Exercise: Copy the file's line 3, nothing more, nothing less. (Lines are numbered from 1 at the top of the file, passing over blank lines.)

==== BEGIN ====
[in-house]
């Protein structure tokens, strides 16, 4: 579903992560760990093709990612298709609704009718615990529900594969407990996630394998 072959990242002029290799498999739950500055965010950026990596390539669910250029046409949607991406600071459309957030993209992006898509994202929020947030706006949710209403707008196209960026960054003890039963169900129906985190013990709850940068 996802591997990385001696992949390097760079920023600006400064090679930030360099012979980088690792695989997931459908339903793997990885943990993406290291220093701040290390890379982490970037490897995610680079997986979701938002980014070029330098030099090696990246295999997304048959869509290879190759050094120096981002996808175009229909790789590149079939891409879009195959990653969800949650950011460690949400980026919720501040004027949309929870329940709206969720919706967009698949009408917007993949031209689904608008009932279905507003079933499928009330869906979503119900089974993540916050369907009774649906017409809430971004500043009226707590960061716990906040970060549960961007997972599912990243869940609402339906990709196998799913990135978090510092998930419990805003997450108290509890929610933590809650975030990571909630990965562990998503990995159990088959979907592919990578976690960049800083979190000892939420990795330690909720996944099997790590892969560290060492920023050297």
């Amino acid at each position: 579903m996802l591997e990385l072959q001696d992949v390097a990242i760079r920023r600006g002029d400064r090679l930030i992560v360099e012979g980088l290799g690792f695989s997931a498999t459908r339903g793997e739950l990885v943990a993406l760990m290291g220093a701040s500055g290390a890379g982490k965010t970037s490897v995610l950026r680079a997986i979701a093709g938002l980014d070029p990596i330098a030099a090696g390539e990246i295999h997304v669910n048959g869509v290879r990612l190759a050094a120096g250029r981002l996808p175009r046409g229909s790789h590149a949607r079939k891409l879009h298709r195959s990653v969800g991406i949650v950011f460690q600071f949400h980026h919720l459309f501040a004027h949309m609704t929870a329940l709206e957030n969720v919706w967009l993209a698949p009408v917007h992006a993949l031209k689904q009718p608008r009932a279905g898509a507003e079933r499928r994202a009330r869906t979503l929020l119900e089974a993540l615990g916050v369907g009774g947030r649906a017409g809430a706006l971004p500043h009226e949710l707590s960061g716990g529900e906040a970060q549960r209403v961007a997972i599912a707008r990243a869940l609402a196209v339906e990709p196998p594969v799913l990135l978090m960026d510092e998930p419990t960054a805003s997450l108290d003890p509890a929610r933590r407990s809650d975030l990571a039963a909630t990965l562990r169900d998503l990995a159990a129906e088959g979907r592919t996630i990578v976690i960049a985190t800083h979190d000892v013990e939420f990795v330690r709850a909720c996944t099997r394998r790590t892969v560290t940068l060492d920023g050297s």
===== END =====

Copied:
């Amino acid at each position: 579903m996802l591997e990385l072959q001696d992949v390097a990242i760079r920023r600006g002029d400064r090679l930030i992560v360099e012979g980088l290799g690792f695989s997931a498999t459908r339903g793997e739950l990885v943990a993406l760990m290291g220093a701040s500055g290390a890379g982490k965010t970037s490897v995610l950026r680079a997986i979701a093709g938002l980014d070029p990596i330098a030099a090696g390539e990246i295999h997304v669910n048959g869509v290879r990612l190759a050094a120096g250029r981002l996808p175009r046409g229909s790789h590149a949607r079939k891409l879009h298709r195959s990653v969800g991406i949650v950011f460690q600071f949400h980026h919720l459309f501040a004027h949309m609704t929870a329940l709206e957030n969720v919706w967009l993209a698949p009408v917007h992006a993949l031209k689904q009718p608008r009932a279905g898509a507003e079933r499928r994202a009330r869906t979503l929020l119900e089974a993540l615990g916050v369907g009774g947030r649906a017409g809430a706006l971004p500043h009226e949710l707590s960061g716990g529900e906040a970060q549960r209403v961007a997972i599912a707008r990243a869940l609402a196209v339906e990709p196998p594969v799913l990135l978090m960026d510092e998930p419990t960054a805003s997450l108290d003890p509890a929610r933590r407990s809650d975030l990571a039963a909630t990965l562990r169900d998503l990995a159990a129906e088959g979907r592919t996630i990578v976690i960049a985190t800083h979190d000892v013990e939420f990795v330690r709850a909720c996944t099997r394998r790590t892969v560290t940068l060492d920023g050297s």